Washington, D.C., United States – The recent earthquake in Japan and subsequent loss of 10% of Japan’s electric power due to failures and explosions in at least two nuclear power plants, demonstrates the frailness of relying on any “one” energy source, particularly one that holds the extremely high risk of contaminating the air and water, and could be a target for terrorist acts.
American citizens have been exposed to failures of policymakers and regulators in the past. And these failures have placed enormous financial burdens on U.S. taxpayers and have had severe consequences for our economy and national security. The top three such failures include the savings and loan fiasco, which was caused by federal deregulation policy and banking deregulation; the recent economic meltdown caused by bad or ineffective policy on derivatives and regulation; and a catastrophic failure in homeland security on September 11th 2001 due to breaches at airports that was the result of a policy of restraint despite intelligence consensus was that the risk was “high.”
Policymakers from both parties are following the same path for nuclear power — placing arbitrarily low liability caps on nuclear power plant owners and operators (known as the Price Anderson Act) and subsidizing nuclear power RD&D, financing and loan guarantees with billions of dollars that will be paid for by taxpayer outlays.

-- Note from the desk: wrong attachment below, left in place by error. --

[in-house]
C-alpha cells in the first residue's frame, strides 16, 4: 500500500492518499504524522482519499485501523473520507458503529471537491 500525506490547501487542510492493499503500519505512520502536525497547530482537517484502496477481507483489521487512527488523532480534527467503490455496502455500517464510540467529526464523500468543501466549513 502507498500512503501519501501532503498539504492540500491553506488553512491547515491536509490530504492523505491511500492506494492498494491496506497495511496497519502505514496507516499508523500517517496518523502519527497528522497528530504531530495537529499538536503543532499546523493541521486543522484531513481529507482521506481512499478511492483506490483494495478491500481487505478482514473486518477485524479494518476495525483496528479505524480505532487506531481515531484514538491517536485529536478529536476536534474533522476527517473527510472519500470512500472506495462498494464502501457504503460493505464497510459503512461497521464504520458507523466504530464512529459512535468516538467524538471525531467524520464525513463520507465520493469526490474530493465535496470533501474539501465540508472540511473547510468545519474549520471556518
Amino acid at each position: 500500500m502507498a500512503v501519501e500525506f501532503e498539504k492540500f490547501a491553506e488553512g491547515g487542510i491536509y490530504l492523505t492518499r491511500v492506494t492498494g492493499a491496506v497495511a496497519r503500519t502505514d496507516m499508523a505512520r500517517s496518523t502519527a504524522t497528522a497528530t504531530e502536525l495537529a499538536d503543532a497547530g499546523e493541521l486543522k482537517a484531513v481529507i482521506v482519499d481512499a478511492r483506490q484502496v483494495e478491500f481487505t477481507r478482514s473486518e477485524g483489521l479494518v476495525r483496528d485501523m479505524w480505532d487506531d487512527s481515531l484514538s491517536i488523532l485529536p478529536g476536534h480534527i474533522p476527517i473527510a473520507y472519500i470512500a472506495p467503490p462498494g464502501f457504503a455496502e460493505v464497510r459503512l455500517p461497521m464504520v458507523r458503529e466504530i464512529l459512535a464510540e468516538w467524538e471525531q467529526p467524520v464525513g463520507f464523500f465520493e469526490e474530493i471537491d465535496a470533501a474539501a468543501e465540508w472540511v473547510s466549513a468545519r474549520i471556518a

As the U.S. public knows first hand, the arbitrary low penalty caps for oil spills seemed beyond comprehension after the mammoth BP Gulf oil spill. In this case, BP didn’t fight that battle and established a $20 billion fund. The financial market places penalties on technologies that have high technical and financial risks and this benefits taxpayers and ratepayers and is actually a safeguard for public security.
Technologies that present immense health, safety and security risks should not be cushioned, but rather the exposure and risks need to be transparent with those taking the risks, bearing the subsequent costs. The way it stands now everybody — including you, the U.S. taxpayer — that stands to bear the brunt of these damage costs if a nuclear failure happened on U.S. shores.
The public needs to remember and note the recent failures of nuclear power regulatory oversight: 1) a nuclear whistleblower at a PA plant complained repeatedly about sleeping nuclear control room employees, only to be fired even after he proved it by releasing pictures, 2) an unanticipated containment vessel (large) hole in an Ohio reactor, and 3) conflicts of interest by NIOSH on nuclear worker compensation — all occurring within just the last few years.
In March 2007, John Jasinski sends the Nuclear Regulatory Commission a letter alleging guards are sleeping throughout the nuclear plant in York County, Pa. The NRC refers the concern to plant owner Exelon and security provider Wackenhut, who denies it and blames a nuclear employee of being disgruntled. The NRC accepts the statement. On Sept. 10th WCBS in New York informs the NRC that it has a videotape of guards asleep or nodding off in a “ready room” near the nuclear reactor. A newspaper documented one of the nuclear staff who worked more than 150 hours during a 14-day period, and averaged more than 54 hours a week for more than 10 months. Finally on Sept. 21st, an NRC inspection confirms that only the 10 guards caught on tape were sleeping — one of the four shifts is implicated. On Nov. 1st Exelon terminates its contract with Wackenhut and takes over the plant’s security. Whistle-blower Kerry Beal, on leave during the investigation, is not among the Wackenhut guards rehired by Exelon. (Excerpt here.)